A press briefing provides update on the Haywood floods | News
In a noon press conference, Haywood County officials provided an update on the flood emergency created after Tropical Storm Fred brought heavy rains to the area.
Emergency services director Travis Donaldson said the Pigeon River peaked at 19.6 feet. It has since backed down, allowing responders to begin the initial damage assessment, a process that is still ongoing, as well as search and rescue operations in the Logan and Cruso Lake areas.
Donaldson added that although some people have been located, there are still more than 30 people missing.
“There are ongoing welfare checks,” he said.
Haywood County Sheriff Greg Christopher expressed gratitude to rescuers who have responded to flood-related calls since 3 p.m. Tuesday.
Christopher, who said water levels had risen faster than he had ever seen in the county, also thanked teams from other counties as far as New Hanover for offering to help.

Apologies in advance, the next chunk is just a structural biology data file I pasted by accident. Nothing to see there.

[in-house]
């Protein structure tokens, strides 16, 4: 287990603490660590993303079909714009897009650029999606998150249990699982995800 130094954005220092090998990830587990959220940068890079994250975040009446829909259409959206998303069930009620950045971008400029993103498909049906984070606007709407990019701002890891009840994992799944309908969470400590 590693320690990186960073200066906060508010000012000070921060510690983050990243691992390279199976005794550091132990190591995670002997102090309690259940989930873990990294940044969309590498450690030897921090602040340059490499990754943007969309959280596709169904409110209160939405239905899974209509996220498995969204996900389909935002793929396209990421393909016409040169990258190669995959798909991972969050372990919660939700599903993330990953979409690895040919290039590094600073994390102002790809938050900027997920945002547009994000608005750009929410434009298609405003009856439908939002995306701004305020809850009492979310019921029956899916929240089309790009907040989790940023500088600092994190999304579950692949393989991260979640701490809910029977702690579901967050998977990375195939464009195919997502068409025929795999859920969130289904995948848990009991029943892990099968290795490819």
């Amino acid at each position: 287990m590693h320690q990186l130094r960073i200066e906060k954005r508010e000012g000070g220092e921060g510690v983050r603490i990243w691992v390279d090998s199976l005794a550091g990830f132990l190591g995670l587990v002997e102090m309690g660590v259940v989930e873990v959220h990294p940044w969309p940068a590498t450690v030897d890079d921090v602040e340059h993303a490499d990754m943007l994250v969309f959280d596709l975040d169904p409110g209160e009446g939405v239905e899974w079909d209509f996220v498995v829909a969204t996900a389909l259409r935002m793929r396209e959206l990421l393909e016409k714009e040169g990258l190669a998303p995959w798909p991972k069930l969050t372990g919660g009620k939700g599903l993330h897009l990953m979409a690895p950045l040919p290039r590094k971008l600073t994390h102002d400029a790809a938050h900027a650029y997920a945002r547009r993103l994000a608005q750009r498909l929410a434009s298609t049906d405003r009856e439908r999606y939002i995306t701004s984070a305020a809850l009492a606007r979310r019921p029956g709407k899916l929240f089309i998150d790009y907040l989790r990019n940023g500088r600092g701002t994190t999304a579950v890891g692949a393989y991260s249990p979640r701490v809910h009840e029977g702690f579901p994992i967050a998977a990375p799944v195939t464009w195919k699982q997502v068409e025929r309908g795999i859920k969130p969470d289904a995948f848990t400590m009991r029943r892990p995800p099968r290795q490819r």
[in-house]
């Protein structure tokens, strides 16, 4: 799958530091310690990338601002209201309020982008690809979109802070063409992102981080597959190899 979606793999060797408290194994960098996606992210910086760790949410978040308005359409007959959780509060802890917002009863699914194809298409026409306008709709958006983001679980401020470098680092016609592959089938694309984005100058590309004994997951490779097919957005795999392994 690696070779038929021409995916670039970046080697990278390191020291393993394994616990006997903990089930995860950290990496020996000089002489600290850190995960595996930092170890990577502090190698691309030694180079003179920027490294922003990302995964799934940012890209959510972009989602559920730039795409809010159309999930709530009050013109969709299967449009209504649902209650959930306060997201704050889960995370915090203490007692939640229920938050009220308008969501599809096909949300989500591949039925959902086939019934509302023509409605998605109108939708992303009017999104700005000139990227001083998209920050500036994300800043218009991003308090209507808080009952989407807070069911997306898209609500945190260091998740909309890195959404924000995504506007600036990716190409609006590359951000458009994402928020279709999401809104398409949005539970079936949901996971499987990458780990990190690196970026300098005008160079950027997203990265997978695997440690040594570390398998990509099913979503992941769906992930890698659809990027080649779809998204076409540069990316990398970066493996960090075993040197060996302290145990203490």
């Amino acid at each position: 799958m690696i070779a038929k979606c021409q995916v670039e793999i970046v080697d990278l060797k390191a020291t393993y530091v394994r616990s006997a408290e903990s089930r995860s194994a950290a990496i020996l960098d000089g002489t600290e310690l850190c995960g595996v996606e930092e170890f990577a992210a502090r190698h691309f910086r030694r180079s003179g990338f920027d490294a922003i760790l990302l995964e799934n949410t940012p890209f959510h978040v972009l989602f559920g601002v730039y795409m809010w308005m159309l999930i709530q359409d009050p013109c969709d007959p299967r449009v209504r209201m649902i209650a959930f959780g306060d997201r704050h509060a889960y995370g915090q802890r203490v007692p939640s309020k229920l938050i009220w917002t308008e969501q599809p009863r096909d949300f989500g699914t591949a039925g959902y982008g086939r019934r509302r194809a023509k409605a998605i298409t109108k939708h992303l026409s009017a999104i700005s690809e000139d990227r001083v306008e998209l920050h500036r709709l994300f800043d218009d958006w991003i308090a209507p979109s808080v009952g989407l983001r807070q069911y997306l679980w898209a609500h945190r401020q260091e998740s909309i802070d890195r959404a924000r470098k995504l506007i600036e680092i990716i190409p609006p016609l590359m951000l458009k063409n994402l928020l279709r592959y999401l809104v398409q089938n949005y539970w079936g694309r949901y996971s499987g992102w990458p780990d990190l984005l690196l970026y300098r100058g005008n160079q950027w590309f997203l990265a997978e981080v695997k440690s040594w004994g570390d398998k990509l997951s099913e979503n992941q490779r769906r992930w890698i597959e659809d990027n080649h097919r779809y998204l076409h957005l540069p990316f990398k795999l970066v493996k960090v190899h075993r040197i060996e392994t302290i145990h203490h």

“They arrived on the ground yesterday afternoon while it was still raining and the water was still rising,” he said, adding that there were no injuries among the responders.
In the hours following the flooding, videos were seen on social media of buildings and vehicles washed away in the flood waters.
“We have houses that are completely destroyed and out of their foundations,” Christopher said. “The mobile homes that have been moved and the mobile home parks that I would call completely destroyed. “
Christopher said the search will continue until every member of the community is located or identified. But in the meantime, he received a stern warning.
“Please don’t drive in stagnant water and stay out of affected communities,” he said. “We need people to stay away so that our rescuers, our researchers, our transport service, our law enforcement and our firefighters can continue to move around the communities as needed.”
Representative Madison Cawthorn also attended the press conference, which said he and his team were in Haywood and Transylvania counties to assess the damage. He said he planned to declare a state of emergency, which would allow federal assistance. He also had a message for the residents.
“The people of Haywood County are known for their robust individualism,” he said. “They are known for their strength, and I would ask them to call on that now and heed the advice of local authorities.”